Let's state this in the language of contrastive and noncontrastive reasons: If I say that displaying the painting for our guests is a reason to hang it over the fireplace, without contrasting any specific alternative (except not doing so), then this would be a good noncontrastive reason for doing this. Likewise, if I say that displaying the painting for our guests is a reason to hang it over the fireplace rather than leaving it in the basement, then that would be a good contrastive reason for this action relative to the alternative of leaving it in the basement. However, if I say that displaying the painting for our guests is a reason to hang it over the fireplace rather than hanging it over the couch, then that is simply false, since the goal that I have given as my sole reason for my action is a goal that could be achieved by either of the specified alternatives. I trust that this is all clear and uncontroversial.

When someone gives a reason for an action or policy that fails to contrast the relevant alternatives, then he has committed a fallacy. For lack of a better phrase, I will call this fallacy the fallacy of irrelevant alternatives. There are actually two ways in which the fallacy can be committed, or perhaps two ways of understanding the act of committing it. If two people are debating whether to adopt policy A or policy B, then in the context of that debate, what is called for is a contrastive reason for adopting policy A rather than B, or vice versa. To offer either a noncontrastive reason for one of these policies, or a contrastive reason that contrasts two different alternatives, like A and C, is to commit the fallacy of irrelevant alternatives. With all of that said, I can now restate my critique of Schmidtz in what I hope will be more helpful terms.

My principal objection to Schmidtz's defense of private property is that he commits the fallacy of irrelevant alternatives. In his first article on this subject, Schmidtz argues, at length, that the institution of private property is better than an unregulated commons. (2) In the process, he gives several reasons why private property is preferable to an unregulated commons. If the present debate over private property were a debate between the partisans of private property and the partisans of an unregulated commons, then this would be appropriate. However, that is not the current debate over private property. The current debate over private property is a debate between the partisans of private property and the partisans of some form of common ownership. In the context of this debate, to offer reasons to prefer private property to an unregulated commons is to commit the fallacy of irrelevant alternatives, as I have described it above. This is especially clear in Schmidtz's earliest article on this subject. However, the fallacy recurs in his more recent work as well. Many of Schmidtz's examples contrast a completely unregulated commons with the advent of private ownership, and the implied inference is that the improvement brought by private property over an unregulated commons justifies private property. (3) This inference exemplifies the very same fallacy-the fallacy of irrelevant alternatives. This is what is wrong with Schmidtz's defense of private property.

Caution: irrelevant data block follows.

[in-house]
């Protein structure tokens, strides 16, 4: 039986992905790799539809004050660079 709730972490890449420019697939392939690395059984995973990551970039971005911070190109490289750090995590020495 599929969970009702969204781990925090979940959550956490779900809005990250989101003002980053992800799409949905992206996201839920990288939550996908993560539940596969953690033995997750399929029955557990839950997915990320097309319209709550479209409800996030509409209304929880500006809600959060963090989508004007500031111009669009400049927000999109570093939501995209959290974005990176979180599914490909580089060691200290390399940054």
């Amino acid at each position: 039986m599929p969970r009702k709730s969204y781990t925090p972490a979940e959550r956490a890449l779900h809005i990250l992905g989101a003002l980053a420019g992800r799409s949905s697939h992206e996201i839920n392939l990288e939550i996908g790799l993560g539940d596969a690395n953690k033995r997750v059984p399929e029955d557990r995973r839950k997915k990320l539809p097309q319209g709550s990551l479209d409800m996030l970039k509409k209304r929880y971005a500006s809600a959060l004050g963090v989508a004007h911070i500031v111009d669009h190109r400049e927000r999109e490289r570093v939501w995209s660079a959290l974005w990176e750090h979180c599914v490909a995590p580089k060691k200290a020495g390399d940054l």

In his response to my critique Schmidtz suggests, very subtly, that he never intended to defend private property as such, but only the removal of resources from the commons. It is difficult not to see this as a bait-and-switch tactic. If one discusses the problem of original appropriation and claims to be addressing that problem, then one's audience will assume that one is discussing the appropriation of private property. If that is not what Schmidtz intended, then he should have made that much clearer from the outset. Otherwise, his choice of terms tacitly suggests that he is defending the institution of private property. Be that as it may, I hope to have made it clear that if one wants a good defense of the institution of private property, one will not find it in the work of David Schmidtz.

(1) David Schmidtz, "Is It Necessary to Be Necessary?" Reason Papers 35, no. 1 (July 2013), pp. 141-44.

(2) David Schmidtz, "When Is Original Appropriation Required?" The Monist (1990), pp. 504-18.

(3) See especially David Schmidtz, "The Institution of Property," in David Schmidtz, Person, Polis, Planet: Essays in Applied Philosophy (Oxford: Oxford University Press, 2008), pp. 193-210. Schmidtz's examples in that article all compare cases of unregulated commons with the advent of private property.

Gordon Barnes

State University of New York, Brockport
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Title Annotation:Discussion Notes
Author:Barnes, Gordon
Publication:Reason Papers
Article Type:Report
Geographic Code:1USA
Date:Jul 1, 2013
Words:1655